girl crying in sunlight

At age 11, Jennette McCurdy creates a resume, with help from her mom. It lists her past performances and includes a Special Skills section. The most prized Special Skill for a child actor, according to McCurdy, is crying on cue.

McCurdy learns this skill, as she describes in her memoir I’m Glad My Mom Died, with the help of her mom and her acting teacher. She adds it to her resume.

She not only learns the skill but masters it, becoming one of the most talented child criers in Hollywood. She writes:

“I had become the Cirque du Soleil performer of crying on cue. People wanted to see me do it over and over, like I was climbing silks or contorting in aerial hoops. Crying on cue was truly my Special Skill.”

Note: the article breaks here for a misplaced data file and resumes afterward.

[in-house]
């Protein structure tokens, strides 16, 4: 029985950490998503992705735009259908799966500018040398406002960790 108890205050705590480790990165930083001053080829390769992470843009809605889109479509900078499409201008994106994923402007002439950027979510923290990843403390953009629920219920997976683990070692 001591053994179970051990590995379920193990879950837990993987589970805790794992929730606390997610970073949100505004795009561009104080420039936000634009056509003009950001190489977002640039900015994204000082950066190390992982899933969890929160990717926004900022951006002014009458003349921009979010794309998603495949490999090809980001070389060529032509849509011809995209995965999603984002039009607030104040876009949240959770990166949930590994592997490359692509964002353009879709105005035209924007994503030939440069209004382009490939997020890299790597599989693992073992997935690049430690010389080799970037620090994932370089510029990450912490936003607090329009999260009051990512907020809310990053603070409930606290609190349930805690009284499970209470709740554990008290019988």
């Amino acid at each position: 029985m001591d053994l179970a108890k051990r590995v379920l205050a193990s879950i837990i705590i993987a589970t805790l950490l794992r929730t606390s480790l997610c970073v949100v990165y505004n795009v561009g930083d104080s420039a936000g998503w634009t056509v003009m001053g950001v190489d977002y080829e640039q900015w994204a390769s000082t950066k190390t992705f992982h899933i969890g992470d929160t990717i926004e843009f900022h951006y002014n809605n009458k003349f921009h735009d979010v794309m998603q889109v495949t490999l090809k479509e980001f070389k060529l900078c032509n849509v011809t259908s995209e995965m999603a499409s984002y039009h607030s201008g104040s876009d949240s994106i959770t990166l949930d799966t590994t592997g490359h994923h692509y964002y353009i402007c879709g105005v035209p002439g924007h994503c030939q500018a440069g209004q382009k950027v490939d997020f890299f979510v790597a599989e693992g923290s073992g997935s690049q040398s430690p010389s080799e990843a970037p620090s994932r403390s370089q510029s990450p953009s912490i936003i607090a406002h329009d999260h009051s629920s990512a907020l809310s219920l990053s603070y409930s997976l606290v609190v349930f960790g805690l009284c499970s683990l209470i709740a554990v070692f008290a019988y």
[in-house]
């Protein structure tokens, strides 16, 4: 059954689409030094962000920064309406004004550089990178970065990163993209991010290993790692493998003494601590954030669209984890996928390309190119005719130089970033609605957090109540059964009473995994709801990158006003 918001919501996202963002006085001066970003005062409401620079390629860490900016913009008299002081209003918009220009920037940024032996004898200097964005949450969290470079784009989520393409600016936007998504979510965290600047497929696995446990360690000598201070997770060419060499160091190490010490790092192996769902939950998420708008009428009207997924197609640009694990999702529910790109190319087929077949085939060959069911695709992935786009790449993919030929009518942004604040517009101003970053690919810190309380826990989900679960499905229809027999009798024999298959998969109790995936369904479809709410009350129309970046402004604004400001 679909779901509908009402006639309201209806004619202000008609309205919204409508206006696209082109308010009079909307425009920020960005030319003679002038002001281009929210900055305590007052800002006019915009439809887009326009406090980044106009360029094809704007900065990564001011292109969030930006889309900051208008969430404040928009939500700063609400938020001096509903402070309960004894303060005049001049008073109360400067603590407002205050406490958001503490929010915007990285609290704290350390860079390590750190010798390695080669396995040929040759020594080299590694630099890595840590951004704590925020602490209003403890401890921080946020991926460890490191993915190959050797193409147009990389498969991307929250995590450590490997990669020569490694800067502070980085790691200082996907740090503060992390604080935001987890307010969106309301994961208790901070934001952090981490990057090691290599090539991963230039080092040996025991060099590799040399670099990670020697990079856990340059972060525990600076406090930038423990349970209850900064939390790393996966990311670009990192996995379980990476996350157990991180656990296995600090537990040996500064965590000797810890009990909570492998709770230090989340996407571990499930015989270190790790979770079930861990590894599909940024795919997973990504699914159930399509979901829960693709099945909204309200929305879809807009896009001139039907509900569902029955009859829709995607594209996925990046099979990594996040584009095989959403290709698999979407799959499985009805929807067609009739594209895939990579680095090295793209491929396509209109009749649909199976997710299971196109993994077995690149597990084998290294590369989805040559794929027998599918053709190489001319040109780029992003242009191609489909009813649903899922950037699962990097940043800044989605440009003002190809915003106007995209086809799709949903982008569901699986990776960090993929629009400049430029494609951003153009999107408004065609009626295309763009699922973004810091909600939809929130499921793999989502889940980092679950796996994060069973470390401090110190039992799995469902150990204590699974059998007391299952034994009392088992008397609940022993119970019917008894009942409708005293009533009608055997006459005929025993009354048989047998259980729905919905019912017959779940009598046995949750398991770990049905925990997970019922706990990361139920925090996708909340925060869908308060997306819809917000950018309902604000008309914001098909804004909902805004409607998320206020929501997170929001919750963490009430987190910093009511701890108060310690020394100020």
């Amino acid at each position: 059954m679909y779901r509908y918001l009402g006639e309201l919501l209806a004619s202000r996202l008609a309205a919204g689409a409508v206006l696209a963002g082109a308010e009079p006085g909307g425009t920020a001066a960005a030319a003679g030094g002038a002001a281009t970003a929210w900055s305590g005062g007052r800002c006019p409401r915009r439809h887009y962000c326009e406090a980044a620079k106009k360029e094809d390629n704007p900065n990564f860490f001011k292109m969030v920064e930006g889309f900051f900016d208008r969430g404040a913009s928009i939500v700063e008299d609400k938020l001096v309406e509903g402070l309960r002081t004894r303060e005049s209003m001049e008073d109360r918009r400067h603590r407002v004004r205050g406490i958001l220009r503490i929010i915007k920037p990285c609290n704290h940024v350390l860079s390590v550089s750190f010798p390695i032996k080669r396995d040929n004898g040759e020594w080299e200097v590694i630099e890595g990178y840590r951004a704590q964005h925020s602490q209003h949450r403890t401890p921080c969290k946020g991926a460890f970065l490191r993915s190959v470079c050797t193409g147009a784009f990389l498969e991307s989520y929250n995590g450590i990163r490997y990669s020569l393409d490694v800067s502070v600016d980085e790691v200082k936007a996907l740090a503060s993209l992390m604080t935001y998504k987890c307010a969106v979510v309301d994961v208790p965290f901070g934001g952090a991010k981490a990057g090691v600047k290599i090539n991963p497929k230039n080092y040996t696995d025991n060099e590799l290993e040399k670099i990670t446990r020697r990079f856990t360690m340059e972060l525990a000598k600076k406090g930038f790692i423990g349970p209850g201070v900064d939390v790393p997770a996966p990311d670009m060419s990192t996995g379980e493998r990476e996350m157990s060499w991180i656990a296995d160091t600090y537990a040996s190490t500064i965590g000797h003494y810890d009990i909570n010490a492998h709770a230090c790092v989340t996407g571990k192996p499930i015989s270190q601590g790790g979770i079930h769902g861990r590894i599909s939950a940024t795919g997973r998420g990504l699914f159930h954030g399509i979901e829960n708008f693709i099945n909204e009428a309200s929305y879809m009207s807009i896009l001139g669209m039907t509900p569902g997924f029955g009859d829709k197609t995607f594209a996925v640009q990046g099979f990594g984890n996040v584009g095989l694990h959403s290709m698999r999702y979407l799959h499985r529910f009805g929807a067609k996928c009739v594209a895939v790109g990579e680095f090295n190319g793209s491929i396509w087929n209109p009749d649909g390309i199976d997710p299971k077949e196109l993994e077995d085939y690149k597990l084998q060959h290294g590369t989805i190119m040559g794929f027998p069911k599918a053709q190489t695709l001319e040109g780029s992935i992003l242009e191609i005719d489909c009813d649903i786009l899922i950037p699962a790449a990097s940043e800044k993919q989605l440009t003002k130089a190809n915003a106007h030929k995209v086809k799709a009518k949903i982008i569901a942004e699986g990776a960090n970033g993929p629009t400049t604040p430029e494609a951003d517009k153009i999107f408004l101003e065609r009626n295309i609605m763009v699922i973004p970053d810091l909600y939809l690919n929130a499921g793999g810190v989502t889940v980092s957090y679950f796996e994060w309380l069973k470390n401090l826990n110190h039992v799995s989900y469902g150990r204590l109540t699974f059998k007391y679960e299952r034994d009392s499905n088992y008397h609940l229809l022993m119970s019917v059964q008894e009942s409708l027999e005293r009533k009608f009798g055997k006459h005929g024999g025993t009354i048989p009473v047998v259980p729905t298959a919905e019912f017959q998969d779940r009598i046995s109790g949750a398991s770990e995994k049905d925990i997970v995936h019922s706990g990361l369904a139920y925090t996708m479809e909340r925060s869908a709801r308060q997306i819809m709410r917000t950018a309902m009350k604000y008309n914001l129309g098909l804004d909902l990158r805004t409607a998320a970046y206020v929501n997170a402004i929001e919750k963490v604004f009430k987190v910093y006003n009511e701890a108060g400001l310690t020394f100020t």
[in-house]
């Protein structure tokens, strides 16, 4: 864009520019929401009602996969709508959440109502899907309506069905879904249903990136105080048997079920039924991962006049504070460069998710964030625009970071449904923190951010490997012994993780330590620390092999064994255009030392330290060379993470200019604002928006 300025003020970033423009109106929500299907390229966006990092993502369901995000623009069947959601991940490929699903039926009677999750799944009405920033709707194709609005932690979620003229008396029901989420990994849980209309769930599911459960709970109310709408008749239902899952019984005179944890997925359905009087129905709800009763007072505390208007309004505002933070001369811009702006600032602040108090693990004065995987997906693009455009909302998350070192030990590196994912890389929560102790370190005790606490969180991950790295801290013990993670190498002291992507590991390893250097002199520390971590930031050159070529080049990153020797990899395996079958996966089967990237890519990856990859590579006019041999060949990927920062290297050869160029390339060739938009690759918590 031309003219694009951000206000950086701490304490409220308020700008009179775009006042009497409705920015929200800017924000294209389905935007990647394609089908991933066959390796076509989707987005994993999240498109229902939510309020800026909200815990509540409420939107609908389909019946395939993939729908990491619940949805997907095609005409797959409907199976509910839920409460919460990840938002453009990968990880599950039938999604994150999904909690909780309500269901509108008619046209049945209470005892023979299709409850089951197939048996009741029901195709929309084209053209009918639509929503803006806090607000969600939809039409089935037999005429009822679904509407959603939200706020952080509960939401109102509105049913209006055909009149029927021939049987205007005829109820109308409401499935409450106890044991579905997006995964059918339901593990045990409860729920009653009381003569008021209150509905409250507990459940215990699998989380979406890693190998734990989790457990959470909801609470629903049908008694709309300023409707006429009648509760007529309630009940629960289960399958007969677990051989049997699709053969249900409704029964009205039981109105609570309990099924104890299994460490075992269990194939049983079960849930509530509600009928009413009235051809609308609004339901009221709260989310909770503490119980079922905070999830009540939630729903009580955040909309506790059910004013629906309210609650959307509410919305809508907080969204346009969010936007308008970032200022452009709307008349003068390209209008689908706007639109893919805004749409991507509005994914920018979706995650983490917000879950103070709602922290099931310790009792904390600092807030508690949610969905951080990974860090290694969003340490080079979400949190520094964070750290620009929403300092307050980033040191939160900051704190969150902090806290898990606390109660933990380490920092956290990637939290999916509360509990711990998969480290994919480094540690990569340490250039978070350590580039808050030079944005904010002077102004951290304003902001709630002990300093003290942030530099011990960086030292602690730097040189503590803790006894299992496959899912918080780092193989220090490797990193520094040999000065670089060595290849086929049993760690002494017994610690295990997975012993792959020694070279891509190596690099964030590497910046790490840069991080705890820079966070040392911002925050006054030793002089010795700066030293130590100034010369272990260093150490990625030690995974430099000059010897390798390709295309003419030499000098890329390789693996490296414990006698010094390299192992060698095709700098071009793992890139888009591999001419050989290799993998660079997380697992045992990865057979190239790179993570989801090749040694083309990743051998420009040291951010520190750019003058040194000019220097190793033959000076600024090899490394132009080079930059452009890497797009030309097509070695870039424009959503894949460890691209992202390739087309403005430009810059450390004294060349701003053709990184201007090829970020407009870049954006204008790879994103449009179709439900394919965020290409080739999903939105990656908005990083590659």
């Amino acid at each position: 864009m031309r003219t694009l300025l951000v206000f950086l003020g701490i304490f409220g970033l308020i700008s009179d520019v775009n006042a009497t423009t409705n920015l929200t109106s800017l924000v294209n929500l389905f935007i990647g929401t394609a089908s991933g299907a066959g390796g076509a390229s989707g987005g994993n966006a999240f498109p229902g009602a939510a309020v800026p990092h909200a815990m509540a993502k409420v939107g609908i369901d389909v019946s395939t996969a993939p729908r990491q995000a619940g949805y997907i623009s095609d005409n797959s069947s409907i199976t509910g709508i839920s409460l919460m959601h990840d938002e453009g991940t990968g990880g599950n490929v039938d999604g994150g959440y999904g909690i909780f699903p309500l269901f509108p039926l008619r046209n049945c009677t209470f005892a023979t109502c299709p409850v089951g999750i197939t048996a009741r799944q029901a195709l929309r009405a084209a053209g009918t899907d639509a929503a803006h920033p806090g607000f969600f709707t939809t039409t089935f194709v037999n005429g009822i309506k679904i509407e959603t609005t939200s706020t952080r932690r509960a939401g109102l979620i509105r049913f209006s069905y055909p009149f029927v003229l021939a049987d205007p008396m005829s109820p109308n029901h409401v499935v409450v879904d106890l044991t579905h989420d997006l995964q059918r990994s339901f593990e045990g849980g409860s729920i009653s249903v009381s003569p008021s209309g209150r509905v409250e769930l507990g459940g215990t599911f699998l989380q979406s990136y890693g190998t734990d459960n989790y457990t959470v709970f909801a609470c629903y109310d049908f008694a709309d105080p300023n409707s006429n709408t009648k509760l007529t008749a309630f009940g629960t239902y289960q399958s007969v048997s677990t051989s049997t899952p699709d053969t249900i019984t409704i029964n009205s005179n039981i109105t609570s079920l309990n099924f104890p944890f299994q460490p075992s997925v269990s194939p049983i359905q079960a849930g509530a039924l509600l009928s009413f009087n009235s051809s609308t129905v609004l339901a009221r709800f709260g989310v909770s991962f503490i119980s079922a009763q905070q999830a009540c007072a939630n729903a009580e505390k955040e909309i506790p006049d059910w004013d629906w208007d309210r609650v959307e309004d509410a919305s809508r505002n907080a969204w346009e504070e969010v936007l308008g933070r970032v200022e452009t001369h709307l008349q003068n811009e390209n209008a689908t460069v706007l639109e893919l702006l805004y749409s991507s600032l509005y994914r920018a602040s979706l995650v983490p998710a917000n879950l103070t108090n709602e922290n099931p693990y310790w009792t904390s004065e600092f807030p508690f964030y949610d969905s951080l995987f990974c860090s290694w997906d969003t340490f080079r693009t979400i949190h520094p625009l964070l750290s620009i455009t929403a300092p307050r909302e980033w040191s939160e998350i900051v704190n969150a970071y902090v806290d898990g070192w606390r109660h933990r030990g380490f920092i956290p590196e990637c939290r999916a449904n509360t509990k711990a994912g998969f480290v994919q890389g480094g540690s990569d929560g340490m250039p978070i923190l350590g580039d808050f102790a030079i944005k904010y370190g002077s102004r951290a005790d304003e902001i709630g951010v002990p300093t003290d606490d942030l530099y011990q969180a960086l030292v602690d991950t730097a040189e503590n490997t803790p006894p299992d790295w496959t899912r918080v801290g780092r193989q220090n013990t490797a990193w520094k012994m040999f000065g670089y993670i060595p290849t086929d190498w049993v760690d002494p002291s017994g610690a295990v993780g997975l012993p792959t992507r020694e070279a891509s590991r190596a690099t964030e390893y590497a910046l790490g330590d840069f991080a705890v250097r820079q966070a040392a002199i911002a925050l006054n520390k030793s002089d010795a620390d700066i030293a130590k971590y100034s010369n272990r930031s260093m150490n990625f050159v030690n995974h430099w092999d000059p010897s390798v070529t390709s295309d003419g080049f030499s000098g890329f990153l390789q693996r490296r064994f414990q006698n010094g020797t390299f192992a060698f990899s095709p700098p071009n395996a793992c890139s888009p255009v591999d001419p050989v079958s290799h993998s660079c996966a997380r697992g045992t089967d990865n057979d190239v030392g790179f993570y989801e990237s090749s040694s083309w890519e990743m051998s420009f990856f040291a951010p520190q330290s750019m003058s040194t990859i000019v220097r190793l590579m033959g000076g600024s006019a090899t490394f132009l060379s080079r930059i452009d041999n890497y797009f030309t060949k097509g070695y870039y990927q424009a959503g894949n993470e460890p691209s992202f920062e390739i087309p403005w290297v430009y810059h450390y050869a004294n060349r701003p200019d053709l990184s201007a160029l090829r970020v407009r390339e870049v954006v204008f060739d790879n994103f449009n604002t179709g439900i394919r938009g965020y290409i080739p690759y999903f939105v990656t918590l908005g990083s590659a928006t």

It’s wonderful that she was able to cultivate a talent. But there was a problem. In order to cry on cue, McCurdy had to envision the death of one of her family members. When she was “all cried out” as regards one family member, she would switch to another family member.

McCurdy’s book raises the question, is it worth having a Special Skill if you have to traumatize yourself to use it?